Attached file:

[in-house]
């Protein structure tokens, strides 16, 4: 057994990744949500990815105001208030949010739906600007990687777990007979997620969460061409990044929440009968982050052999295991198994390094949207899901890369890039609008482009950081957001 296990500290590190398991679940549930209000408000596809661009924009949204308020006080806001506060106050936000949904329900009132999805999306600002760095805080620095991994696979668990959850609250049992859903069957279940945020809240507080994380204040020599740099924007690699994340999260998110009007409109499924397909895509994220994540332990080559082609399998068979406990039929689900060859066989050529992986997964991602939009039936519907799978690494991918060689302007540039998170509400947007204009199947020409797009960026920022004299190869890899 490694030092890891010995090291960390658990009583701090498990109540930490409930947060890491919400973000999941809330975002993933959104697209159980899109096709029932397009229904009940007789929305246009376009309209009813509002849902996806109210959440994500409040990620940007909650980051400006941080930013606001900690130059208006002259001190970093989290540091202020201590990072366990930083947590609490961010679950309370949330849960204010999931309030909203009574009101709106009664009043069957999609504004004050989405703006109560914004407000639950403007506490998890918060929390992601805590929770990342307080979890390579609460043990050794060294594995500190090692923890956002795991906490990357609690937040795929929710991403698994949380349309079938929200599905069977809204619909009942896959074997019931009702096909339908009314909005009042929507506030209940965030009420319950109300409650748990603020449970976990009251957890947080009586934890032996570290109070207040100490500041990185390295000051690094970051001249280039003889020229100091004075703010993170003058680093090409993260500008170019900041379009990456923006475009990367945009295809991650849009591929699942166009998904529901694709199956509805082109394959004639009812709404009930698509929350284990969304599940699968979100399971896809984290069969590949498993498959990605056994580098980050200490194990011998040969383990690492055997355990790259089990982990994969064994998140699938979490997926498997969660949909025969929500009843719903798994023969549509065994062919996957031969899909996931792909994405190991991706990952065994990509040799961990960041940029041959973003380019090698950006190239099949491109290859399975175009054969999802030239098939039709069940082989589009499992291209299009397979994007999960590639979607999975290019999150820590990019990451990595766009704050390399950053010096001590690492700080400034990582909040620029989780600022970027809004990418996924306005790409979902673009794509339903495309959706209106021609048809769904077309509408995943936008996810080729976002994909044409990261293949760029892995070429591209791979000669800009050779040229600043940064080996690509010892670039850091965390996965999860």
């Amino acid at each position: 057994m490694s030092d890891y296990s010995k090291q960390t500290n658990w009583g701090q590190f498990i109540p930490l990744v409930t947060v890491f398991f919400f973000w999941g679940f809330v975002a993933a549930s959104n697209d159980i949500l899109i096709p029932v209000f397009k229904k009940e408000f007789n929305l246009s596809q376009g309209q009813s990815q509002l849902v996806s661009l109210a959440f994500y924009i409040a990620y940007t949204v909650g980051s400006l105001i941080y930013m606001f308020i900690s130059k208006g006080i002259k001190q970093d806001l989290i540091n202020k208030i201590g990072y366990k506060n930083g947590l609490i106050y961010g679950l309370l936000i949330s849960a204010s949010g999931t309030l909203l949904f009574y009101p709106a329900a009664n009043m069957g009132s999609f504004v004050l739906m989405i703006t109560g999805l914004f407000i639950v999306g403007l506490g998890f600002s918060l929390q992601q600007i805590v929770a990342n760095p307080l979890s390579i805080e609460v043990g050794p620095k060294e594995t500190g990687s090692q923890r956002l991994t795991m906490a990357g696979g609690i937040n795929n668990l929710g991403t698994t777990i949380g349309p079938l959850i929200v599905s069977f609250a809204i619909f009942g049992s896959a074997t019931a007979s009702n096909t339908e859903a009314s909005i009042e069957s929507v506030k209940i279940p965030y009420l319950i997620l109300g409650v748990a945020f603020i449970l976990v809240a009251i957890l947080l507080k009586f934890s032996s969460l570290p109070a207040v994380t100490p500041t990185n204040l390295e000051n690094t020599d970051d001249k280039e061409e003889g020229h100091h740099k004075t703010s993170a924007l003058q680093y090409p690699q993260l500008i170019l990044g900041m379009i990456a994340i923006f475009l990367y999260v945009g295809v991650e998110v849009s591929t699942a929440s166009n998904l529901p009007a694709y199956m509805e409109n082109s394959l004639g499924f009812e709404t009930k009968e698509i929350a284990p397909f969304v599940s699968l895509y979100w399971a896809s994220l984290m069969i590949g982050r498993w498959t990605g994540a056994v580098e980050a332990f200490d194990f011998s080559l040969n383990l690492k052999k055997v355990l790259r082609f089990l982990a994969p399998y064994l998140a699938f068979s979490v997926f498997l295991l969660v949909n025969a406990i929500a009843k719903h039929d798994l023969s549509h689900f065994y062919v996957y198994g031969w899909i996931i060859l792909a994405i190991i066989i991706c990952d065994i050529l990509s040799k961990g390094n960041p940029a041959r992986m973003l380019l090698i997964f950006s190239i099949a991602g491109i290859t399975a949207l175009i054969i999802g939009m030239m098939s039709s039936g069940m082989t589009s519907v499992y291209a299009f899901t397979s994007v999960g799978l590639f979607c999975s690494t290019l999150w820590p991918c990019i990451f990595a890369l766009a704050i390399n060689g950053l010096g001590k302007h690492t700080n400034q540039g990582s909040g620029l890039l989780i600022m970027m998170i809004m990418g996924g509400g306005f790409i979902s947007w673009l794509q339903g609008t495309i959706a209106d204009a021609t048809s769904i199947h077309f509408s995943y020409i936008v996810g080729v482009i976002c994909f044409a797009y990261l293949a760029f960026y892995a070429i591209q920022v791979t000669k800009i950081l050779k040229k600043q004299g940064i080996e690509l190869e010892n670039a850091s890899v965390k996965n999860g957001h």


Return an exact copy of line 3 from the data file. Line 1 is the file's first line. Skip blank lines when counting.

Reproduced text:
């Amino acid at each position: 057994m490694s030092d890891y296990s010995k090291q960390t500290n658990w009583g701090q590190f498990i109540p930490l990744v409930t947060v890491f398991f919400f973000w999941g679940f809330v975002a993933a549930s959104n697209d159980i949500l899109i096709p029932v209000f397009k229904k009940e408000f007789n929305l246009s596809q376009g309209q009813s990815q509002l849902v996806s661009l109210a959440f994500y924009i409040a990620y940007t949204v909650g980051s400006l105001i941080y930013m606001f308020i900690s130059k208006g006080i002259k001190q970093d806001l989290i540091n202020k208030i201590g990072y366990k506060n930083g947590l609490i106050y961010g679950l309370l936000i949330s849960a204010s949010g999931t309030l909203l949904f009574y009101p709106a329900a009664n009043m069957g009132s999609f504004v004050l739906m989405i703006t109560g999805l914004f407000i639950v999306g403007l506490g998890f600002s918060l929390q992601q600007i805590v929770a990342n760095p307080l979890s390579i805080e609460v043990g050794p620095k060294e594995t500190g990687s090692q923890r956002l991994t795991m906490a990357g696979g609690i937040n795929n668990l929710g991403t698994t777990i949380g349309p079938l959850i929200v599905s069977f609250a809204i619909f009942g049992s896959a074997t019931a007979s009702n096909t339908e859903a009314s909005i009042e069957s929507v506030k209940i279940p965030y009420l319950i997620l109300g409650v748990a945020f603020i449970l976990v809240a009251i957890l947080l507080k009586f934890s032996s969460l570290p109070a207040v994380t100490p500041t990185n204040l390295e000051n690094t020599d970051d001249k280039e061409e003889g020229h100091h740099k004075t703010s993170a924007l003058q680093y090409p690699q993260l500008i170019l990044g900041m379009i990456a994340i923006f475009l990367y999260v945009g295809v991650e998110v849009s591929t699942a929440s166009n998904l529901p009007a694709y199956m509805e409109n082109s394959l004639g499924f009812e709404t009930k009968e698509i929350a284990p397909f969304v599940s699968l895509y979100w399971a896809s994220l984290m069969i590949g982050r498993w498959t990605g994540a056994v580098e980050a332990f200490d194990f011998s080559l040969n383990l690492k052999k055997v355990l790259r082609f089990l982990a994969p399998y064994l998140a699938f068979s979490v997926f498997l295991l969660v949909n025969a406990i929500a009843k719903h039929d798994l023969s549509h689900f065994y062919v996957y198994g031969w899909i996931i060859l792909a994405i190991i066989i991706c990952d065994i050529l990509s040799k961990g390094n960041p940029a041959r992986m973003l380019l090698i997964f950006s190239i099949a991602g491109i290859t399975a949207l175009i054969i999802g939009m030239m098939s039709s039936g069940m082989t589009s519907v499992y291209a299009f899901t397979s994007v999960g799978l590639f979607c999975s690494t290019l999150w820590p991918c990019i990451f990595a890369l766009a704050i390399n060689g950053l010096g001590k302007h690492t700080n400034q540039g990582s909040g620029l890039l989780i600022m970027m998170i809004m990418g996924g509400g306005f790409i979902s947007w673009l794509q339903g609008t495309i959706a209106d204009a021609t048809s769904i199947h077309f509408s995943y020409i936008v996810g080729v482009i976002c994909f044409a797009y990261l293949a760029f960026y892995a070429i591209q920022v791979t000669k800009i950081l050779k040229k600043q004299g940064i080996e690509l190869e010892n670039a850091s890899v965390k996965n999860g957001h």